WASHINGTON

U.S.  plans military exercises to put pressure on N. Korea

The Obama administration Monday announced plans for two major military exercises off the Korean peninsula in a show of force aimed at North Korea, which has been blamed by investigators for a deadly torpedo attack on a South Korean warship.

The White House called U.S. support for South Korea “unequivocal” and said in a statement that President Obama had directed military commanders to work with the South “to ensure readiness and to deter future aggression.”

North Korean leaders have denied responsibility and warned against any retaliation, but Secretary of State Hillary Rodham Clinton on Monday blamed the North for the crisis.

U.S. officials hope a united international response, coupled with a display of military might, will deter North Korea’s neo-Stalinist regime from ratcheting up tensions.

Court rules for black firemen in hiring discrimination suit

The Supreme Court ruled Monday a group of African-Americans did not wait too long to sue Chicago over a hiring test they challenged as discriminatory, freeing them to collect a lower court judgment.

It is the second time in two years the high court has tackled bias in testing within the firefighting ranks.

In a landmark case last year, the Supreme Court in a 5-4 decision said New Haven, Conn., violated white firefighters’ civil rights, throwing out an exam in which no African-Americans scored high enough to be promoted to lieutenant or captain.

In Monday’s unanimous opinion, Justice Antonin Scalia wrote for the court that the applicants’ lawsuit over a city of Chicago test used to weed out potential firefighter trainee applicants was not too late.

The ruling “should ensure that no other fire department or employer uses a discriminatory test, and LDF will go the extra mile to make sure that they do not,” said John Payton, president of the NAACP Legal Defense and Educational Fund Inc., who argued the case.

LONDON

Doctor who linked vaccine,autism barred from practice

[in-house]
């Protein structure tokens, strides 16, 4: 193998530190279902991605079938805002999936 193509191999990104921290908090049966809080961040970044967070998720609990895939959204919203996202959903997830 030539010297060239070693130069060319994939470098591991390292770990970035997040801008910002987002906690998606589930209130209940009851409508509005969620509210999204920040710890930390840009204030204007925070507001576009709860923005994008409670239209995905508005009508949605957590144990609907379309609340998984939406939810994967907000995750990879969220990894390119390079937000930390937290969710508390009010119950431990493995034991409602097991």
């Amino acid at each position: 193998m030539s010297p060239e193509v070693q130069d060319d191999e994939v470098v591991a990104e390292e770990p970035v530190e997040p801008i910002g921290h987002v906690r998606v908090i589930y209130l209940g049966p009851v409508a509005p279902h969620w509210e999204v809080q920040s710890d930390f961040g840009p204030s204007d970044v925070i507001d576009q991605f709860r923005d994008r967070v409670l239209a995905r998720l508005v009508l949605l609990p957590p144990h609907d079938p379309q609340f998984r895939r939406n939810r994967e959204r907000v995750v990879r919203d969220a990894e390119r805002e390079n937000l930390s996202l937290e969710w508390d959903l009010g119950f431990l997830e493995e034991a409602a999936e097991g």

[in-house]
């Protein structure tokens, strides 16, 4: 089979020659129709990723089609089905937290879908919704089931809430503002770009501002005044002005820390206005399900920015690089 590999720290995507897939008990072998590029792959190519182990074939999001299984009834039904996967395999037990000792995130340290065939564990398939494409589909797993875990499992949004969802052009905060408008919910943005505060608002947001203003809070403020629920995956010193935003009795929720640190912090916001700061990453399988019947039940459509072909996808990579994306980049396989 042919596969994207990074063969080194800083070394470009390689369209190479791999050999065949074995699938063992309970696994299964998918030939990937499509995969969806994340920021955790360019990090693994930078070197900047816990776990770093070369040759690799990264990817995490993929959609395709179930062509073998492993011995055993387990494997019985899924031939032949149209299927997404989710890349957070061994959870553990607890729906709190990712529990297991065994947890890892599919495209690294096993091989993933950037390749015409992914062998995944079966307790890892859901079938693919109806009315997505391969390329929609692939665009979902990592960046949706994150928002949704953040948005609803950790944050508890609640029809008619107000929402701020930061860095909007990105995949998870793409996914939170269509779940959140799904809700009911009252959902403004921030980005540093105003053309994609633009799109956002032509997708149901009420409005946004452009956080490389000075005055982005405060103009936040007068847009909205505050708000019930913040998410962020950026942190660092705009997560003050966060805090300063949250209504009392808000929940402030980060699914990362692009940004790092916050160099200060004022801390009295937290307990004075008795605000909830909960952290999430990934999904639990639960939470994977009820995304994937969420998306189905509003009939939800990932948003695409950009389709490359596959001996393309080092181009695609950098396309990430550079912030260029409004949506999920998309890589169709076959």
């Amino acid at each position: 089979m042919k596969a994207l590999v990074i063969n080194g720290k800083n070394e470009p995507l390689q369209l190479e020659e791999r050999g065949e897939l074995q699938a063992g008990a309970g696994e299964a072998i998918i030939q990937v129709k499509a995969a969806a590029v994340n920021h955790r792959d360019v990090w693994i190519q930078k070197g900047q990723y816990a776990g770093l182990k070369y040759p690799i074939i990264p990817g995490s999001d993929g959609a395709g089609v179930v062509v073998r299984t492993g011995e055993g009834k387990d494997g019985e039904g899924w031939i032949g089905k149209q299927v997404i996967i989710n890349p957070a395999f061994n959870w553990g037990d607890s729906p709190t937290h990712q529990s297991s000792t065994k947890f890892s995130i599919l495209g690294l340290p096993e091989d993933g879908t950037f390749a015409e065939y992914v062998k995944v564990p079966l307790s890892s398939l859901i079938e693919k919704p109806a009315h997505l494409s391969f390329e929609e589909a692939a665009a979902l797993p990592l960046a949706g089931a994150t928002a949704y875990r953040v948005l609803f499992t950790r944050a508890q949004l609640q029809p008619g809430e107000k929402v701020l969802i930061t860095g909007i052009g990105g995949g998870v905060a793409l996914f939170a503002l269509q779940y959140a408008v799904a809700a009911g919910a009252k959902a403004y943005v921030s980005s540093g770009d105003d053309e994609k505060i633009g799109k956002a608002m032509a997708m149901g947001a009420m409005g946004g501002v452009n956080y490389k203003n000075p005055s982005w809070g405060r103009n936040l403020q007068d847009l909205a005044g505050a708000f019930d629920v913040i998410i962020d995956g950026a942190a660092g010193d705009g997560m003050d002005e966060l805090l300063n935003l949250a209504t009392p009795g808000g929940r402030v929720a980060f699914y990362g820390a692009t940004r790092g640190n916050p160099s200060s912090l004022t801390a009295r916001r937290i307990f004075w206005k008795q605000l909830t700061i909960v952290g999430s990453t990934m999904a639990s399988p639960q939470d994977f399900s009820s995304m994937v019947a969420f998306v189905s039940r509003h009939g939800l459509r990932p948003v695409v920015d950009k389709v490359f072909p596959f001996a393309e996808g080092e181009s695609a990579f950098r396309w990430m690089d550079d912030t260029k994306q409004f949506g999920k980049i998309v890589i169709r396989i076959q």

The doctor whose research linking autism and the vaccine for measles, mumps and rubella influenced millions of parents to refuse the shot for their children was banned Monday from practicing medicine in his native Britain.

Dr. Andrew Wakefield’s 1998 study was discredited – but vaccination rates have never fully recovered, and he continues to enjoy a vocal following, helped in the U.S. by endorsements from celebrities like Jim Carrey and Jenny McCarthy Wakefield was the first researcher to publish a peer-reviewed study suggesting a connection between autism and the vaccine for measles, mumps and rubella.

Legions of parents abandoned the vaccine, leading to a resurgence of measles in Western nations where it had been mostly stamped out. There are yearly outbreaks across Europe and sporadic outbreaks in the U.S.

“That is Andrew Wakefield’s legacy –  the hospitalizations and deaths of children from measles who could have easily avoided the disease,” said Paul Offit, chief of infectious diseases at the Children’s Hospital of Philadelphia.

LOS ANGELES

Failed contact attempts prompt Mars Lander closure

The National Aeronautics and Space Administration and the Jet Propulsion Laboratory said Monday they are closing down the Phoenix Mars Lander program after repeated attempts to contact the craft failed and new images from the Mars Reconnaissance Orbiter showed that it is apparently irretrievably damaged.

“We will make no further efforts to contact it,” said JPL’s Barry Goldstein, project manager for the program.

The decision was not particularly surprising because virtually no one had expected the craft to survive the long Martian winter.

Phoenix landed on Mars on May 25, 2008. Designed for a three-month lifespan, the craft sent its last message Nov. 2 of that year as the sun was sinking below the horizon.